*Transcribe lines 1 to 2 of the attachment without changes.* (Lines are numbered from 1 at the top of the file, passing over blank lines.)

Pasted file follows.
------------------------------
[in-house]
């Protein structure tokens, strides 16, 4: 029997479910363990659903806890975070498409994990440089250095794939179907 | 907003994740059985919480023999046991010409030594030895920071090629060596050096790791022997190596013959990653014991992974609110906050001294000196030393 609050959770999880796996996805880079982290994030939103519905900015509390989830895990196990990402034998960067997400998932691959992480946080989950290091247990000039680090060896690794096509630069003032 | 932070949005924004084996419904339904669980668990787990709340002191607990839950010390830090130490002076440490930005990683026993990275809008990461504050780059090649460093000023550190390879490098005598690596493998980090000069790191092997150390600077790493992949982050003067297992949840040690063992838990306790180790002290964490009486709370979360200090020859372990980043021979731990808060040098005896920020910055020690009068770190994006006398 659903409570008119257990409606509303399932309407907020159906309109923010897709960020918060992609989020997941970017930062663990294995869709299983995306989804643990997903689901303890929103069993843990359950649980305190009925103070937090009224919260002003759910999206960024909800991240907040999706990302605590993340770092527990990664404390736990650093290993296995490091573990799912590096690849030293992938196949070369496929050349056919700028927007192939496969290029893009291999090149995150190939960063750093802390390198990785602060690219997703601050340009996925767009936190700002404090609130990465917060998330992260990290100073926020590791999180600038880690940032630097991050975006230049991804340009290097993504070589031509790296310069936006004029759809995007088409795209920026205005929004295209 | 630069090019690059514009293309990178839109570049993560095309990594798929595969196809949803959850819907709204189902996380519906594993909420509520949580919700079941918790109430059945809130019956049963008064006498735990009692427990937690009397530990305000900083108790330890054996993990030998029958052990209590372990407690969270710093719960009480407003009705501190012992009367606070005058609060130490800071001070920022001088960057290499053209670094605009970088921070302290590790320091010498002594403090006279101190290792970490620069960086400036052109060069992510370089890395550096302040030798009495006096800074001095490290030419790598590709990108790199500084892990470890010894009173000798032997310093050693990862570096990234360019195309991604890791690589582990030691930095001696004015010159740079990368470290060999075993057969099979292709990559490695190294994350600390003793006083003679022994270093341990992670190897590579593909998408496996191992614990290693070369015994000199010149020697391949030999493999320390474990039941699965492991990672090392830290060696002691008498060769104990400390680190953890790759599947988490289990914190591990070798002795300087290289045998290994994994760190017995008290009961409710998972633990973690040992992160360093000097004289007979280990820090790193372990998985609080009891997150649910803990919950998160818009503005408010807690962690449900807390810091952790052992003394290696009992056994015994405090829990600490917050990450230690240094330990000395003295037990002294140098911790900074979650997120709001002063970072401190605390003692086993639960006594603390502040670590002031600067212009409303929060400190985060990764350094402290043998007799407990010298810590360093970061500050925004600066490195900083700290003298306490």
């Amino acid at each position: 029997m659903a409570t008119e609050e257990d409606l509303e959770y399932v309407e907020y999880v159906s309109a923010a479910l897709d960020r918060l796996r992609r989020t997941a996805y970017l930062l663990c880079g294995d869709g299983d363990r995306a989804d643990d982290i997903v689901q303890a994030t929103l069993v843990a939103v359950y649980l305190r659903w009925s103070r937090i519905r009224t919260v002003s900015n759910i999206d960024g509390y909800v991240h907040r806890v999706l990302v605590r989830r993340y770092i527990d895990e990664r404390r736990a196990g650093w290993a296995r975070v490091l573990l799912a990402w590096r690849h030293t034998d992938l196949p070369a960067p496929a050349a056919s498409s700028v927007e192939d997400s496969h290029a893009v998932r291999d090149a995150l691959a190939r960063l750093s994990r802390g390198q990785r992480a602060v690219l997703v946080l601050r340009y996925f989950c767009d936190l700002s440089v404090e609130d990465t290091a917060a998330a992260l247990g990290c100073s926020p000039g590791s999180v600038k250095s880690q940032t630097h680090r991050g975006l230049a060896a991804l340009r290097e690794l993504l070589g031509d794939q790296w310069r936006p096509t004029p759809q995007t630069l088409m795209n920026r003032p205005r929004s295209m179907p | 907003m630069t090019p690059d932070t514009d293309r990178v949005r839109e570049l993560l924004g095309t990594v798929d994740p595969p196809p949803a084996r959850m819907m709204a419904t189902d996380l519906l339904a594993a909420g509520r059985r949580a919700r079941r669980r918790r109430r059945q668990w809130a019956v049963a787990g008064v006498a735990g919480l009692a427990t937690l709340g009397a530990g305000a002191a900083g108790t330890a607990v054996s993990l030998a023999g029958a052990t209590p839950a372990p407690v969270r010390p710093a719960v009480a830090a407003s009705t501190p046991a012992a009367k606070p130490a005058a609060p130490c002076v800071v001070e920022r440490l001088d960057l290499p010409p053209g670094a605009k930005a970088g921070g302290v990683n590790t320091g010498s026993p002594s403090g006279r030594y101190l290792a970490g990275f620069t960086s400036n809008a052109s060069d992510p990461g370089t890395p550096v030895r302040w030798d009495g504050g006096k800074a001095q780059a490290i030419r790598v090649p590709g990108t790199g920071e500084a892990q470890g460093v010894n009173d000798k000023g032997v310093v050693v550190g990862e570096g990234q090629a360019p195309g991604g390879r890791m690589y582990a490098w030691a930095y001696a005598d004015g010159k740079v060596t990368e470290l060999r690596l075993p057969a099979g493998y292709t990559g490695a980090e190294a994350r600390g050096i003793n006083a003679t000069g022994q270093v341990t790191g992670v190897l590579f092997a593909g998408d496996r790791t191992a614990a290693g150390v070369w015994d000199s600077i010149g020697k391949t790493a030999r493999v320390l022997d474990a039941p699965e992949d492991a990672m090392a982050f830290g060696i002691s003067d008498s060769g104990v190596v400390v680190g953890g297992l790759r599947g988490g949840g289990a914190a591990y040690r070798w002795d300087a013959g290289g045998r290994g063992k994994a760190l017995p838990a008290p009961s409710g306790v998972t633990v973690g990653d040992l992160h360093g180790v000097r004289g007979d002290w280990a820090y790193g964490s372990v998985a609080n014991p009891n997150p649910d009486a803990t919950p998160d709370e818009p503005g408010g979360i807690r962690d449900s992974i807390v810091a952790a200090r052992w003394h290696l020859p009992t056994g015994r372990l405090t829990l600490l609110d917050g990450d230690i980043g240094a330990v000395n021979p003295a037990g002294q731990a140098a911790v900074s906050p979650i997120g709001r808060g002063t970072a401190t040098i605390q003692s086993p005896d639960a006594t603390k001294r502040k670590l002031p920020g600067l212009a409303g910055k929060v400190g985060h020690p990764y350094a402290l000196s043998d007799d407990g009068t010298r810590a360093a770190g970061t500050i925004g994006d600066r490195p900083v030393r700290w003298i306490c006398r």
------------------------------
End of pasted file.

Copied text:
[in-house]
């Protein structure tokens, strides 16, 4: 029997479910363990659903806890975070498409994990440089250095794939179907 | 907003994740059985919480023999046991010409030594030895920071090629060596050096790791022997190596013959990653014991992974609110906050001294000196030393 609050959770999880796996996805880079982290994030939103519905900015509390989830895990196990990402034998960067997400998932691959992480946080989950290091247990000039680090060896690794096509630069003032 | 932070949005924004084996419904339904669980668990787990709340002191607990839950010390830090130490002076440490930005990683026993990275809008990461504050780059090649460093000023550190390879490098005598690596493998980090000069790191092997150390600077790493992949982050003067297992949840040690063992838990306790180790002290964490009486709370979360200090020859372990980043021979731990808060040098005896920020910055020690009068770190994006006398 659903409570008119257990409606509303399932309407907020159906309109923010897709960020918060992609989020997941970017930062663990294995869709299983995306989804643990997903689901303890929103069993843990359950649980305190009925103070937090009224919260002003759910999206960024909800991240907040999706990302605590993340770092527990990664404390736990650093290993296995490091573990799912590096690849030293992938196949070369496929050349056919700028927007192939496969290029893009291999090149995150190939960063750093802390390198990785602060690219997703601050340009996925767009936190700002404090609130990465917060998330992260990290100073926020590791999180600038880690940032630097991050975006230049991804340009290097993504070589031509790296310069936006004029759809995007088409795209920026205005929004295209 | 630069090019690059514009293309990178839109570049993560095309990594798929595969196809949803959850819907709204189902996380519906594993909420509520949580919700079941918790109430059945809130019956049963008064006498735990009692427990937690009397530990305000900083108790330890054996993990030998029958052990209590372990407690969270710093719960009480407003009705501190012992009367606070005058609060130490800071001070920022001088960057290499053209670094605009970088921070302290590790320091010498002594403090006279101190290792970490620069960086400036052109060069992510370089890395550096302040030798009495006096800074001095490290030419790598590709990108790199500084892990470890010894009173000798032997310093050693990862570096990234360019195309991604890791690589582990030691930095001696004015010159740079990368470290060999075993057969099979292709990559490695190294994350600390003793006083003679022994270093341990992670190897590579593909998408496996191992614990290693070369015994000199010149020697391949030999493999320390474990039941699965492991990672090392830290060696002691008498060769104990400390680190953890790759599947988490289990914190591990070798002795300087290289045998290994994994760190017995008290009961409710998972633990973690040992992160360093000097004289007979280990820090790193372990998985609080009891997150649910803990919950998160818009503005408010807690962690449900807390810091952790052992003394290696009992056994015994405090829990600490917050990450230690240094330990000395003295037990002294140098911790900074979650997120709001002063970072401190605390003692086993639960006594603390502040670590002031600067212009409303929060400190985060990764350094402290043998007799407990010298810590360093970061500050925004600066490195900083700290003298306490």